Search Images Maps Play YouTube News Gmail Drive More »
Sign in
Screen reader users: click this link for accessible mode. Accessible mode has the same essential features but works better with your reader.

Patents

  1. Advanced Patent Search
Publication numberUS7862056 B2
Publication typeGrant
Application numberUS 11/701,728
Publication dateJan 4, 2011
Filing dateFeb 2, 2007
Priority dateFeb 2, 2007
Also published asUS20080185248
Publication number11701728, 701728, US 7862056 B2, US 7862056B2, US-B2-7862056, US7862056 B2, US7862056B2
InventorsAshraf Zeid, Frederick R. Kasten
Original AssigneeFord Global Technologies, Llc
Export CitationBiBTeX, EndNote, RefMan
External Links: USPTO, USPTO Assignment, Espacenet
Steering gear inertia damper
US 7862056 B2
Abstract
A tunable mass damper for use in a vehicle steering system in which a rack and pinion gearing subsystem would otherwise transfer resonant vibrations to the vehicle steering wheel. The mass damper element is a generally cylindrical mass supported and suspended around the shaft extending from the pinion gear by several cantilevered spring elements. The mass damper is tunable by modifying the size of the mass or the size or material or length of the springs so that the damper's resonant frequency for axial oscillation matches the resonant vibrations present at the steering shaft extending from the pinion gear.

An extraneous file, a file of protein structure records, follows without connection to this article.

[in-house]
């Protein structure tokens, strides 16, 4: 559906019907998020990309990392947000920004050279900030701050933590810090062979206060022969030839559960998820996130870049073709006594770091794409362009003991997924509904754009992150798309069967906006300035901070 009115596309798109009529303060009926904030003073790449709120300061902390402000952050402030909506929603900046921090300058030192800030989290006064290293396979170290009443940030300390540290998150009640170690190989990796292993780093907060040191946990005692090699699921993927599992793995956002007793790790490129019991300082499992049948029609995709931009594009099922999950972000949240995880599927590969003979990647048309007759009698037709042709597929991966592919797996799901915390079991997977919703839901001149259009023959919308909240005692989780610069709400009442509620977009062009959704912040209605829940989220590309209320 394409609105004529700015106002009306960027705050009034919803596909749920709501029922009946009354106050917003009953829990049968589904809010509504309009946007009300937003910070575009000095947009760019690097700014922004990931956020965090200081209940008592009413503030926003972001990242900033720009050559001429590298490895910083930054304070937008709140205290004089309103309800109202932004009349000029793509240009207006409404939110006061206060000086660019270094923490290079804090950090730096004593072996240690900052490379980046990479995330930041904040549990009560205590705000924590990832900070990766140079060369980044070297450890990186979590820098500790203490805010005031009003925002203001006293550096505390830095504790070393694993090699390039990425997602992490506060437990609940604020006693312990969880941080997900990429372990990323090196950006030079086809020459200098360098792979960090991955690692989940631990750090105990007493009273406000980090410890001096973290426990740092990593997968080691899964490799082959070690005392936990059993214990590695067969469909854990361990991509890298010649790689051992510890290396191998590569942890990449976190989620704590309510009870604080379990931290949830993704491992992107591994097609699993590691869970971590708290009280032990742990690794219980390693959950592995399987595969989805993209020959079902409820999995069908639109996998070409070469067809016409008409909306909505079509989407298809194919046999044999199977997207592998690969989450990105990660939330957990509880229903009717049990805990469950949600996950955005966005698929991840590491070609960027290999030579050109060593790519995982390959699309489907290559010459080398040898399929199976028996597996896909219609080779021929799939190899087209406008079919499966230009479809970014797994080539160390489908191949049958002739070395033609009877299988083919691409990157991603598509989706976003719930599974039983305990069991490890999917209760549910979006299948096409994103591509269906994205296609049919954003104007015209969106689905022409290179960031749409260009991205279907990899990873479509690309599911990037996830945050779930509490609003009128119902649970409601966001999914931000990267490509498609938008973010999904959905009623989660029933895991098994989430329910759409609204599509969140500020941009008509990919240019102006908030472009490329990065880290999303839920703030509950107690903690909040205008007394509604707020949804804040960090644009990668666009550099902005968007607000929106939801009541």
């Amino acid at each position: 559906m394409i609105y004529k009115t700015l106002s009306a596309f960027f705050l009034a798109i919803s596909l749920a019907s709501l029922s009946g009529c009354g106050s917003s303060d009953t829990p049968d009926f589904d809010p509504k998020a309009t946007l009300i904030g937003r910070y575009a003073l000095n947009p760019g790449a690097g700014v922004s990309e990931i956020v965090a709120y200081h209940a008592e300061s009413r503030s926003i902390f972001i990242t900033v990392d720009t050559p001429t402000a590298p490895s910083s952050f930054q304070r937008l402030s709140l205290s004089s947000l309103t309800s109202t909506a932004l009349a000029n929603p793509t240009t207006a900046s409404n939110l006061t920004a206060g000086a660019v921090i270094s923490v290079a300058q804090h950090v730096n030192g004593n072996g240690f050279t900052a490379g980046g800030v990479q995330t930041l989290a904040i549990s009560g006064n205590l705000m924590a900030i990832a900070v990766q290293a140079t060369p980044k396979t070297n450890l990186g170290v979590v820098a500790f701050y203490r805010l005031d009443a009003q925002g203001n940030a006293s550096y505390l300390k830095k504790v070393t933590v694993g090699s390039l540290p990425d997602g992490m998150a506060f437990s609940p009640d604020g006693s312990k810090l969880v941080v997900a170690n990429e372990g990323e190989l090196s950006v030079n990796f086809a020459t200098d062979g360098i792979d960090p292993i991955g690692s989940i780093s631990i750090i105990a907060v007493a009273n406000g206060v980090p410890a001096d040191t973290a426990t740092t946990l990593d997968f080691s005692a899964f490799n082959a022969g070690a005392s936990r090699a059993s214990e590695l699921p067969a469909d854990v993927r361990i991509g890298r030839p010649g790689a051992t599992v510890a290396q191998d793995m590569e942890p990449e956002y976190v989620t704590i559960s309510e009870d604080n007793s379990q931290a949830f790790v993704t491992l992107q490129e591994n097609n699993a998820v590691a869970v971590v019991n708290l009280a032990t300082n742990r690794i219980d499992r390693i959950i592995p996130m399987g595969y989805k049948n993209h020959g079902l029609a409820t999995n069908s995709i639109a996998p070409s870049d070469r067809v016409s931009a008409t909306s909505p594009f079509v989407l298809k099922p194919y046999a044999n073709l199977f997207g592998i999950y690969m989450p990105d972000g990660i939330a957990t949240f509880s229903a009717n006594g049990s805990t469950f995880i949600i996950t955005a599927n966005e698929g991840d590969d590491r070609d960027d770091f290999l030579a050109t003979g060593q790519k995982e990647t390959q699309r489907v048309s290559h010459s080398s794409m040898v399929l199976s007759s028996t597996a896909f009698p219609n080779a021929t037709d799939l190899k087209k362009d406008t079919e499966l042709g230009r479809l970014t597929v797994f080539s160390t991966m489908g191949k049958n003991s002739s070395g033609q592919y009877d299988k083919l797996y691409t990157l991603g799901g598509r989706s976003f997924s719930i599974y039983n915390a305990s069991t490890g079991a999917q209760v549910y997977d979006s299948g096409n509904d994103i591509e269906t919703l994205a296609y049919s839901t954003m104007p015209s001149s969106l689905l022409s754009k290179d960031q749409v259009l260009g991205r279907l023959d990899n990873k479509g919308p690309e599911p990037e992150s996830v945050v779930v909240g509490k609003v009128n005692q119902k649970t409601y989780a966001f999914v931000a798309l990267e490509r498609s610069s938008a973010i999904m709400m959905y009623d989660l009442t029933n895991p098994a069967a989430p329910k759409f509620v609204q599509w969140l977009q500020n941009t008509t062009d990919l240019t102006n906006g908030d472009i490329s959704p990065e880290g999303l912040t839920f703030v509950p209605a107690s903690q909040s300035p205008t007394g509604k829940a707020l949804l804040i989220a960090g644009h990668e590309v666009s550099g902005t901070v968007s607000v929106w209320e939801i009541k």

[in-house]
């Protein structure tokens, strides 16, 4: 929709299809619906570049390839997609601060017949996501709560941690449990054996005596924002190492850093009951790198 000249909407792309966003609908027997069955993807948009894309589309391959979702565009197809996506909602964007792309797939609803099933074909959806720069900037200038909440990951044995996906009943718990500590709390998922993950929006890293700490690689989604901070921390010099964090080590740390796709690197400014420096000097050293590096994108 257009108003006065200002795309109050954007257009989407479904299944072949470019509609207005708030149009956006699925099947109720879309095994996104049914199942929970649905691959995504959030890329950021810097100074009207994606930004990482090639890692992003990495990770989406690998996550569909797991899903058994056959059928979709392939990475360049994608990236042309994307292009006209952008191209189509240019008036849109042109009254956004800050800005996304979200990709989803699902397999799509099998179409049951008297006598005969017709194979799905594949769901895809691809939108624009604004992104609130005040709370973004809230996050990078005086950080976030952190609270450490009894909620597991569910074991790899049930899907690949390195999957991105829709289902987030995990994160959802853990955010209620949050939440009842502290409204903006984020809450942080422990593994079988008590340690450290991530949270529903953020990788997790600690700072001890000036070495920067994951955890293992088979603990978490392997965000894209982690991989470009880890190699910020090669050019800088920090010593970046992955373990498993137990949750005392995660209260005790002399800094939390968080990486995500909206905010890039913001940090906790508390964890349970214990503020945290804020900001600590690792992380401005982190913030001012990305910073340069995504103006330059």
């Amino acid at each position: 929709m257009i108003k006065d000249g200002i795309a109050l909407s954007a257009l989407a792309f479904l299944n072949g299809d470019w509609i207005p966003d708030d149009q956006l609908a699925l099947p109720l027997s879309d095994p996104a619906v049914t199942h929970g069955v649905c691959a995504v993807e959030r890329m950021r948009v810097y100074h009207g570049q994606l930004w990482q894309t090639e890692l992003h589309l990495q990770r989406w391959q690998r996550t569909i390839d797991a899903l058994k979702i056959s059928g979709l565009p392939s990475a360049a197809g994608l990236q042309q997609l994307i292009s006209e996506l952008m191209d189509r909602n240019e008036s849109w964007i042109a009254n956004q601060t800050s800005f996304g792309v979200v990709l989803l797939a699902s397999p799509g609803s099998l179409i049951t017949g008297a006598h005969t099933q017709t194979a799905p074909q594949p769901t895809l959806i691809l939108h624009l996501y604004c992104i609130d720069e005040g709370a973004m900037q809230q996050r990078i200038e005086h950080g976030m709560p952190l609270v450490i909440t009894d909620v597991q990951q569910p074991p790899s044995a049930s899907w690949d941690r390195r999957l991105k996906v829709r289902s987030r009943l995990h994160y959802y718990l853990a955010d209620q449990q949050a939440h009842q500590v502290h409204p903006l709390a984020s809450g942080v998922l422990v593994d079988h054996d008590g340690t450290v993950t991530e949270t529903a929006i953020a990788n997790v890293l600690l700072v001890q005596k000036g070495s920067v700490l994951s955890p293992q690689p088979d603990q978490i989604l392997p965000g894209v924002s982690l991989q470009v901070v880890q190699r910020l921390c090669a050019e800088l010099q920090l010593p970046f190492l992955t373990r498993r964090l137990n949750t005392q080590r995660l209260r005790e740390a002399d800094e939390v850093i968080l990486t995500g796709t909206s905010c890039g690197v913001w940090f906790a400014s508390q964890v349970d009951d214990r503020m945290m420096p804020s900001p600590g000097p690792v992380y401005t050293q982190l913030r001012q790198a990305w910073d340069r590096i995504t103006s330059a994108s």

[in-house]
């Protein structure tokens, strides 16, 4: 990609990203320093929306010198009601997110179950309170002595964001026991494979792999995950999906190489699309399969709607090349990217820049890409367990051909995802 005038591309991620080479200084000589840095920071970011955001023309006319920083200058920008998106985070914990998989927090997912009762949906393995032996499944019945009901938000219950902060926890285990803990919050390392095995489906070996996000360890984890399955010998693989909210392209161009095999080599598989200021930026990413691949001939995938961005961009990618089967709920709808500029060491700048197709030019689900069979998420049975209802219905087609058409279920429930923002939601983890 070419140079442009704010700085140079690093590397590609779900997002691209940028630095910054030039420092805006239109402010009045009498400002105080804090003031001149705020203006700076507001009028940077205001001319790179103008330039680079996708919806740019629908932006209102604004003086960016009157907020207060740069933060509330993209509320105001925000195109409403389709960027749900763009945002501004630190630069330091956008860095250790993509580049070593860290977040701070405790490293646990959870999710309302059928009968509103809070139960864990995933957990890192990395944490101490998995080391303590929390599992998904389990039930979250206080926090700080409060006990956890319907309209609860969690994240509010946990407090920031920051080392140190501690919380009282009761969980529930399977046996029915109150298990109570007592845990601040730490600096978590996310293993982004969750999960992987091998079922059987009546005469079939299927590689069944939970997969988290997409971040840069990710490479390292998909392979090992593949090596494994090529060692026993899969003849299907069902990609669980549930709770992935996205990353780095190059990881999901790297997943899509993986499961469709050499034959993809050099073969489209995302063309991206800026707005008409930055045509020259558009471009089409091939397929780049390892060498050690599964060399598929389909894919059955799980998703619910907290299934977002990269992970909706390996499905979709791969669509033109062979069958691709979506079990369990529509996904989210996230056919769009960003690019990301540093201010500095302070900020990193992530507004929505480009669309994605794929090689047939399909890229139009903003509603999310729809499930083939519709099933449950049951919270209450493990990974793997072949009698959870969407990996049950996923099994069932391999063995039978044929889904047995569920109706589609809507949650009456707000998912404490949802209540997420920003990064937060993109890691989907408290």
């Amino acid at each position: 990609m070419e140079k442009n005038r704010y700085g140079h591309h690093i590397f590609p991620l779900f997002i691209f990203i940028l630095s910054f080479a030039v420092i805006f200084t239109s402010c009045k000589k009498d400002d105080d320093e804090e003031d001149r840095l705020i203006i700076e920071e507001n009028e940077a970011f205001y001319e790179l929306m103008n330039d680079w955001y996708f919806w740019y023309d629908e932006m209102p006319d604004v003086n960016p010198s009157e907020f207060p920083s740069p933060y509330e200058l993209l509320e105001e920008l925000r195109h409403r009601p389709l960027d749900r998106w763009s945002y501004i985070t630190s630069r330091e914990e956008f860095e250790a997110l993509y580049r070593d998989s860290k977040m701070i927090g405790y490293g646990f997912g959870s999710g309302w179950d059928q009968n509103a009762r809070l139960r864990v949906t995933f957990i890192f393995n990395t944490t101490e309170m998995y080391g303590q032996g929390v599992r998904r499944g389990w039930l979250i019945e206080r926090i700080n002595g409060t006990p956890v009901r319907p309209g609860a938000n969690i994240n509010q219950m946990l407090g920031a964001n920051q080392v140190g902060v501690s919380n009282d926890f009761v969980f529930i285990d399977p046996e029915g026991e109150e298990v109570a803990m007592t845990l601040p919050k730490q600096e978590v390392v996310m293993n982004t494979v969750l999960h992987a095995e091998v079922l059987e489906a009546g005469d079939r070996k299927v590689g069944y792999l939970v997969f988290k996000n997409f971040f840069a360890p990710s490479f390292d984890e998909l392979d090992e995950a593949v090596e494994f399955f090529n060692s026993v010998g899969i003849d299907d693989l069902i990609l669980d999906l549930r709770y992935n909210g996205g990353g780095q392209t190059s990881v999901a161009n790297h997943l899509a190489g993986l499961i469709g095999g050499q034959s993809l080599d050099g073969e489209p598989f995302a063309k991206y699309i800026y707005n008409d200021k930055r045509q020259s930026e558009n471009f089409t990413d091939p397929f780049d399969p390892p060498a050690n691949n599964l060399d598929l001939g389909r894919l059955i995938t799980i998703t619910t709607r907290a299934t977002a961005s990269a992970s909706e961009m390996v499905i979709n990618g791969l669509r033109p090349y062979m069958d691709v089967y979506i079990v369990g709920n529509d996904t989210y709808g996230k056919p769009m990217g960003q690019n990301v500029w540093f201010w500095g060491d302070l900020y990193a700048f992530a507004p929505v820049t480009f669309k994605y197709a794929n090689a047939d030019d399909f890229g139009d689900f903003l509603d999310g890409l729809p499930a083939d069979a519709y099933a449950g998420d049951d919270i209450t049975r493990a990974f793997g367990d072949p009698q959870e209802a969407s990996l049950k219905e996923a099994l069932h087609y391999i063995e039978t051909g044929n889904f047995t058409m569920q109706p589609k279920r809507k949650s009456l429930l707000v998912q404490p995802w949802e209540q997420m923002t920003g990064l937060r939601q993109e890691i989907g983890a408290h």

Images(3)
Previous page
Next page
Claims(4)
We claim:
1. A steering system for a wheeled vehicle comprising:
a rack gear movable along an axis to control the steering angle of at least one wheel;
a pinion gear in mesh with said rack gear to deliver steering force to said rack gear to change the steering angle;
a steering shaft axially extending from said pinion gear;
a torsional damping member attached to said steering shaft operative to apply a torsional damping force in opposition to torsional vibrations occurring between said rack gear and said pinion gear that would otherwise cause said shaft to be torsionaly oscillated about its axis, wherein said damping member includes a cylindrical mass element that encircles said steering shaft and is supported on said steering shaft by a plurality of spring elements, wherein said cylindrical mass element is freely suspended by said spring elements and out of direct contact with said steering shaft, wherein each of said spring elements has a first end that is fixedly attached to said steering shaft and a second end that is remote from said first end; and
a head element located near the second end of each spring element to provide a spring attachment to said cylindrical mass element, said spring elements being cantilevered with respect to their attachment to said steering shaft, wherein said mass element is supported by said head elements on said spring elements, wherein each said head element is repositionable to preselected positions on said spring element to allow said damping member to be tunable.
2. A torsional mass damper for use in a steering system comprising:
a rack gear;
a pinion gear extending from a steering shaft and meshed with said rack gear; and